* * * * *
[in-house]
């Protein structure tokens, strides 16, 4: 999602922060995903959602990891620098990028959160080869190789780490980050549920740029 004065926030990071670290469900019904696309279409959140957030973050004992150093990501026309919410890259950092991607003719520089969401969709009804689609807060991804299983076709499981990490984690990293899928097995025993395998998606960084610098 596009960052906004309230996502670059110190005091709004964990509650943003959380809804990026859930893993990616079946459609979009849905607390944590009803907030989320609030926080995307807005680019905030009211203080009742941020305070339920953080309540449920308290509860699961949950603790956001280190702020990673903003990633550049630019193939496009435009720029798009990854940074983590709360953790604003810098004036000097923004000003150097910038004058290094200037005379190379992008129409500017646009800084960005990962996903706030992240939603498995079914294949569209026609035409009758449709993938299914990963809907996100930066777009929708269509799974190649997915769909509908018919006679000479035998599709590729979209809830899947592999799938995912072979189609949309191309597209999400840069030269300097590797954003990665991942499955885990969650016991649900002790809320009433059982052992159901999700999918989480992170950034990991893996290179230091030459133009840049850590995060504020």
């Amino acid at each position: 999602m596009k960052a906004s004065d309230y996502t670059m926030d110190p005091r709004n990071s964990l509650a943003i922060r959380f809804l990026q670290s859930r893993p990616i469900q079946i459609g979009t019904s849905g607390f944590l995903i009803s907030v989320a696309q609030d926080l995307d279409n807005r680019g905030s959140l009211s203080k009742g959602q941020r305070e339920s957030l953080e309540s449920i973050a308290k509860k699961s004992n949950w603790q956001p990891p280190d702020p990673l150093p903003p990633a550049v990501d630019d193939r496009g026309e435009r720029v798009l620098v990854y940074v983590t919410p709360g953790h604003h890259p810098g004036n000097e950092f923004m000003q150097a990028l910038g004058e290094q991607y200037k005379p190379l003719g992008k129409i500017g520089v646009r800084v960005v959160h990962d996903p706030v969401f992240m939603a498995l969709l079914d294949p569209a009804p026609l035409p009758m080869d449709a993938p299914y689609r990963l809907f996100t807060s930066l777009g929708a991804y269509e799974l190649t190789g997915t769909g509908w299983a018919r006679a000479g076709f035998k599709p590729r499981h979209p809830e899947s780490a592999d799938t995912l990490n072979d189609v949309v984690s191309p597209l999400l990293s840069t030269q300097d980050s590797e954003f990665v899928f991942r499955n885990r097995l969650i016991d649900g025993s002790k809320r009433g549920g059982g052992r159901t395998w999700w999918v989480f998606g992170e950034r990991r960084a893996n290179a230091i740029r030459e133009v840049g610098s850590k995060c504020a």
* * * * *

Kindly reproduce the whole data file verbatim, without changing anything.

[in-house]
């Protein structure tokens, strides 16, 4: 999602922060995903959602990891620098990028959160080869190789780490980050549920740029 004065926030990071670290469900019904696309279409959140957030973050004992150093990501026309919410890259950092991607003719520089969401969709009804689609807060991804299983076709499981990490984690990293899928097995025993395998998606960084610098 596009960052906004309230996502670059110190005091709004964990509650943003959380809804990026859930893993990616079946459609979009849905607390944590009803907030989320609030926080995307807005680019905030009211203080009742941020305070339920953080309540449920308290509860699961949950603790956001280190702020990673903003990633550049630019193939496009435009720029798009990854940074983590709360953790604003810098004036000097923004000003150097910038004058290094200037005379190379992008129409500017646009800084960005990962996903706030992240939603498995079914294949569209026609035409009758449709993938299914990963809907996100930066777009929708269509799974190649997915769909509908018919006679000479035998599709590729979209809830899947592999799938995912072979189609949309191309597209999400840069030269300097590797954003990665991942499955885990969650016991649900002790809320009433059982052992159901999700999918989480992170950034990991893996290179230091030459133009840049850590995060504020």
């Amino acid at each position: 999602m596009k960052a906004s004065d309230y996502t670059m926030d110190p005091r709004n990071s964990l509650a943003i922060r959380f809804l990026q670290s859930r893993p990616i469900q079946i459609g979009t019904s849905g607390f944590l995903i009803s907030v989320a696309q609030d926080l995307d279409n807005r680019g905030s959140l009211s203080k009742g959602q941020r305070e339920s957030l953080e309540s449920i973050a308290k509860k699961s004992n949950w603790q956001p990891p280190d702020p990673l150093p903003p990633a550049v990501d630019d193939r496009g026309e435009r720029v798009l620098v990854y940074v983590t919410p709360g953790h604003h890259p810098g004036n000097e950092f923004m000003q150097a990028l910038g004058e290094q991607y200037k005379p190379l003719g992008k129409i500017g520089v646009r800084v960005v959160h990962d996903p706030v969401f992240m939603a498995l969709l079914d294949p569209a009804p026609l035409p009758m080869d449709a993938p299914y689609r990963l809907f996100t807060s930066l777009g929708a991804y269509e799974l190649t190789g997915t769909g509908w299983a018919r006679a000479g076709f035998k599709p590729r499981h979209p809830e899947s780490a592999d799938t995912l990490n072979d189609v949309v984690s191309p597209l999400l990293s840069t030269q300097d980050s590797e954003f990665v899928f991942r499955n885990r097995l969650i016991d649900g025993s002790k809320r009433g549920g059982g052992r159901t395998w999700w999918v989480f998606g992170e950034r990991r960084a893996n290179a230091i740029r030459e133009v840049g610098s850590k995060c504020a």